The city of St. Petersburg is facing yet another legal challenge over historic designation in the iconic Driftwood neighborhood.
St. Pete City Council approved historic designation in May for the neighborhood marked by its winding roads and tree canopy after months of divisive debate over the appropriateness of the designation.
Neighbors opposing the designation have twice filed lawsuits to stop the city from imposing what they see as harsh and unnecessary barriers to maintaining their aging properties
Where previous lawsuits sought to block the city from designating the neighborhood historic, this one seeks to overturn its decision.
Like the previous lawsuits, the latest filed July 10 cites problems with the city’s balloting process in which residents’ votes were “illegally altered” among the myriad reasons why the designation should be overturned,
“The city infringed on the Petitioners’ due process rights and departed from the essential requirements of law,” the lawsuit reads.
The more than 400-page lawsuit contains letters from designation-opposed residents, copies of ballots showing what the lawsuit dubs arbitrary time stamps as well as extensive correspondence between city staff and residents.
Plaintiffs claim the city ignored “obvious conflicts of interest” and called the designation process a “sham” proceeding.
At the center of the alleged conflict lies Peter Belmont, vice president of the historic designation proponent group Preserve the ‘Burg, and his partner Laurie MacDonald. Both are homeowners in the idyllic southeast St. Pete neighborhood.
As in previous lawsuits, the latest claims historic designation requires homeowners to maintain “physically deteriorating coastal properties” in an “as is” condition, which reduces the property’s market value.
The lawsuit contains a letter sent to the city by Elizabeth Schuh on behalf of her father, Daniel Schuh, an elderly homeowner in the neighborhood who reportedly suffers from “cognitive problems.”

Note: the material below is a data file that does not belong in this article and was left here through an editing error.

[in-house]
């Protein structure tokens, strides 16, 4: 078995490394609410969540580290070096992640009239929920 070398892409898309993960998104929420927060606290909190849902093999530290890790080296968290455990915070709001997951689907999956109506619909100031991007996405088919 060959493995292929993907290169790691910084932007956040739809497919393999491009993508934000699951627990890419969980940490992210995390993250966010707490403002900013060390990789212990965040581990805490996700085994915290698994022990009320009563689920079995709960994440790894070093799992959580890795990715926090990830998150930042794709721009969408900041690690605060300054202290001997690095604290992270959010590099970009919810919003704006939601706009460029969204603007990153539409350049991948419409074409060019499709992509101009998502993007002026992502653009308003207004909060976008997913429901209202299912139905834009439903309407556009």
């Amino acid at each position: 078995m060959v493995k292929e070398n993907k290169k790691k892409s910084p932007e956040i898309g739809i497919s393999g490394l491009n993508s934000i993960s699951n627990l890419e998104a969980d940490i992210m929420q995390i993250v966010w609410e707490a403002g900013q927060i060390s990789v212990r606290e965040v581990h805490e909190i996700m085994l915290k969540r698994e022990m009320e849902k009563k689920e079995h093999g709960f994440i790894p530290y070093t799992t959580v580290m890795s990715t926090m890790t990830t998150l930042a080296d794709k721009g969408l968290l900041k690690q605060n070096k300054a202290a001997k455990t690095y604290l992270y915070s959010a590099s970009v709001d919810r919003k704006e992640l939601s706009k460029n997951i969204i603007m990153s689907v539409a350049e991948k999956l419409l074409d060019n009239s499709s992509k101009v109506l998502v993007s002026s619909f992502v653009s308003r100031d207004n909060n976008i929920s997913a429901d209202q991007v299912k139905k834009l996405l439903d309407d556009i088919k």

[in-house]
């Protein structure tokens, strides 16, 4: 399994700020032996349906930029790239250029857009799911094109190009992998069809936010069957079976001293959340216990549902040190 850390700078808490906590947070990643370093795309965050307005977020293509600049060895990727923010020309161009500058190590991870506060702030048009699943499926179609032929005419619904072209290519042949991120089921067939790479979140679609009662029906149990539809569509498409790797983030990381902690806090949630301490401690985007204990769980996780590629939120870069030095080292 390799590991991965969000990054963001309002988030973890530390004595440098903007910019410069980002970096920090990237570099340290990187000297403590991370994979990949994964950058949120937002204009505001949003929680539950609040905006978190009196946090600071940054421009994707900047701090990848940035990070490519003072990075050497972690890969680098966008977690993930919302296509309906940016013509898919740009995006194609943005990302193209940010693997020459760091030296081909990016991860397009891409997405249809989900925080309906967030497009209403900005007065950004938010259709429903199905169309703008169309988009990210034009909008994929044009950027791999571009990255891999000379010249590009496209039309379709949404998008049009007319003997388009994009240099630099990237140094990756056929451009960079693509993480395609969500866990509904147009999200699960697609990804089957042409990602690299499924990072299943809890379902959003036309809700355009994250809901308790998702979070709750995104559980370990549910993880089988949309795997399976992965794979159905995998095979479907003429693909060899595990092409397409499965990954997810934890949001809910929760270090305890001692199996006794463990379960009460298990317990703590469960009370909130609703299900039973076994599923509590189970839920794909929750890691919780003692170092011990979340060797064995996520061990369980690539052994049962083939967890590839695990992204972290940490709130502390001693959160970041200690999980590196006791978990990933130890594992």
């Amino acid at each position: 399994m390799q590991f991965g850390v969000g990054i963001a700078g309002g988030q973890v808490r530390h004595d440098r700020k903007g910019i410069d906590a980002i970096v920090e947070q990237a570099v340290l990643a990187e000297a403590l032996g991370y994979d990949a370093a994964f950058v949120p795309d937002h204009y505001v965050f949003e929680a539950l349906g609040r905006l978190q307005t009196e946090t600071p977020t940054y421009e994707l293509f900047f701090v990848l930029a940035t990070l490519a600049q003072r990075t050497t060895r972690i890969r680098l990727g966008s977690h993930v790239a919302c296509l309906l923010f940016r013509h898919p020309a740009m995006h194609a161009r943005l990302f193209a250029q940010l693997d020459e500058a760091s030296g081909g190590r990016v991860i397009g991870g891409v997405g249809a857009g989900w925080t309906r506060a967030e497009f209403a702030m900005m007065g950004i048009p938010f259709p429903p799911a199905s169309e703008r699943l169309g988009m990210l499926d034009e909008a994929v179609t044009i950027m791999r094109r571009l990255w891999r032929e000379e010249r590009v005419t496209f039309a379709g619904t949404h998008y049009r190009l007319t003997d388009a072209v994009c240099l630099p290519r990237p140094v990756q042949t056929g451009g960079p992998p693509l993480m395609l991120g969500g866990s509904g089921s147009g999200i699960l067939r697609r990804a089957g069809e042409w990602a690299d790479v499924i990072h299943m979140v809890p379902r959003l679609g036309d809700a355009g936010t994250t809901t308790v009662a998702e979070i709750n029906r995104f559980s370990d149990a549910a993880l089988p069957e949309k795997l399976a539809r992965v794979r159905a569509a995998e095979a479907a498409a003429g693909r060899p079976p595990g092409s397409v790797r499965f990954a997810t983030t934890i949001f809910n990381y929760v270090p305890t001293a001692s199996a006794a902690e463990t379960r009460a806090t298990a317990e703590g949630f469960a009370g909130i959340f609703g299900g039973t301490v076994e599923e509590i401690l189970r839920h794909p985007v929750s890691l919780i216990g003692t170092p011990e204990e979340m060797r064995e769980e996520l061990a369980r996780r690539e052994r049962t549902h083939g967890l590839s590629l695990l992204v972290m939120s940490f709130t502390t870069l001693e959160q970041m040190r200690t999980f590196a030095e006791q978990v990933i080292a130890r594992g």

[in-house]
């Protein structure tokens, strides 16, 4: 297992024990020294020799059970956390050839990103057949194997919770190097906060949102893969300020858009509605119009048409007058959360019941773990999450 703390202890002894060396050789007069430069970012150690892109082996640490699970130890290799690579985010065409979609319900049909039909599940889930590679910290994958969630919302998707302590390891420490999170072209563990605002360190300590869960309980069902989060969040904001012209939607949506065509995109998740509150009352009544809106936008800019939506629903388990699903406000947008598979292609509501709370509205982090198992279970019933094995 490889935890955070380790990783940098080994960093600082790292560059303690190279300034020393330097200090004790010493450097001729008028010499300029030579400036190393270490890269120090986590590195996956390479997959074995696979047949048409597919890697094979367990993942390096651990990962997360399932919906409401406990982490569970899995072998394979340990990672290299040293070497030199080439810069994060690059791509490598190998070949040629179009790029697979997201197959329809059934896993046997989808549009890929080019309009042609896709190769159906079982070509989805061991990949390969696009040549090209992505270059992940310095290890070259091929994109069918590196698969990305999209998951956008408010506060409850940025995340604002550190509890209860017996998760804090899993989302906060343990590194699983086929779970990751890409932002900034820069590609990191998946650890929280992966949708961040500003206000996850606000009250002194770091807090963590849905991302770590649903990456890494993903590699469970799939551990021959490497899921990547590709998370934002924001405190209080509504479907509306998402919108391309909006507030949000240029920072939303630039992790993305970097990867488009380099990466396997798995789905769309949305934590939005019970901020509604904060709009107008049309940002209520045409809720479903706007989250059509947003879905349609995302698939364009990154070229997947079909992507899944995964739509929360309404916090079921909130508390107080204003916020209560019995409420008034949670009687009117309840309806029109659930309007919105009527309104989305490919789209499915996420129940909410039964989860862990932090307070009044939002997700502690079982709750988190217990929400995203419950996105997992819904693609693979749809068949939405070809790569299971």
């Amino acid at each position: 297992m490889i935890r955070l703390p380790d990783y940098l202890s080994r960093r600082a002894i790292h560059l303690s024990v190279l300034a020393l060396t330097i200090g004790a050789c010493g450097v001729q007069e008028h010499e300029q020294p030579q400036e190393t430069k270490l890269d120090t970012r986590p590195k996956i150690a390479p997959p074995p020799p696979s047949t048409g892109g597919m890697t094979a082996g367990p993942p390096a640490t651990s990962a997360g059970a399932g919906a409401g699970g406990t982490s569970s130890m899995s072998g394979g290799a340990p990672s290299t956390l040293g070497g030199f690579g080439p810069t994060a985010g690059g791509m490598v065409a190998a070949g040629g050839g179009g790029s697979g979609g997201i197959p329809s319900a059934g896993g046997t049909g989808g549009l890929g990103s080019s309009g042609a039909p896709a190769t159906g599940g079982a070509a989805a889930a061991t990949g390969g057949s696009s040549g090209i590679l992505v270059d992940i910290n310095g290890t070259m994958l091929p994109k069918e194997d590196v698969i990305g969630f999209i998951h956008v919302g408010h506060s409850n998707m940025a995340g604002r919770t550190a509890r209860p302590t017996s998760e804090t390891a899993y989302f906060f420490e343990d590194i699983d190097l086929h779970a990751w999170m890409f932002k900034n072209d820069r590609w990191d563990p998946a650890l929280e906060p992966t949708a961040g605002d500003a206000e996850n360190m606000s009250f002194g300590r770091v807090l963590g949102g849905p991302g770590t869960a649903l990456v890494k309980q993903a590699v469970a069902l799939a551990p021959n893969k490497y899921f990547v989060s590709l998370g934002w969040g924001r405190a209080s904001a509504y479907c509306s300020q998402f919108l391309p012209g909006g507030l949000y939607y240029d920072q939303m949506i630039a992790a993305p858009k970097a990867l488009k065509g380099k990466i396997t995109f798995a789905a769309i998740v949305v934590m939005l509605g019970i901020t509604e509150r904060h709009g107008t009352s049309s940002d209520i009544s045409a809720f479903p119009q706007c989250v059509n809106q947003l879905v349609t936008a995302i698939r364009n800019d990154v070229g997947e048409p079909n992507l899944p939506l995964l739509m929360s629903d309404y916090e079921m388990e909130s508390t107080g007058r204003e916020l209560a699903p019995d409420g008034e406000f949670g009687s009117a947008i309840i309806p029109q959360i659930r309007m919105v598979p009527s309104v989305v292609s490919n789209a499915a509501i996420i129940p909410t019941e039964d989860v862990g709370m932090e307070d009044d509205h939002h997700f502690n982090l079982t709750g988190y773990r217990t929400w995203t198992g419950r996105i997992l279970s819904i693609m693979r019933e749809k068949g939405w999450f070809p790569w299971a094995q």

Schuh’s daughter claims the city improperly and falsely cited her father’s support for historic designation “and then circulated it to the city of St. Petersburg staff” and her father’s neighbors.
Schuh’s attorney, Matthew Weidner, claims his client secured a buyer for his Driftwood home, but that agreement included “plans to demolish the uninhabitable structure and build a new home on the site.” Weidner claims the buyer would pull out of the deal if the neighborhood was designated historic.
Historic designation has long been a problem for the city. It pits preservationists — hoping to preserve historic significance — against property rights advocates who think homeowners should be free to use their properties as they see fit. It also comes with opposition from some affected residents who worry upgrades to their homes will become more onerous and costly under historic designation as they are required to seek special permission for certain changes.
The contentious nature became clear in 2017 when historic preservationists through Preserve the ‘Burg entered into what became a tough battle to make local historic designation easier for neighborhoods to achieve.
The group mostly won the battle. The voter threshold for designation was slashed from requiring a two-thirds vote to just 50 percent plus one, a benchmark City Council agreed by a majority vote had been met in the Driftwood designation process.
Only City Council members Ed Montanari and Charlie Gerdes voted against designation. City Council member Brandi Gabbard who voted against designation in March was absent for the final May vote.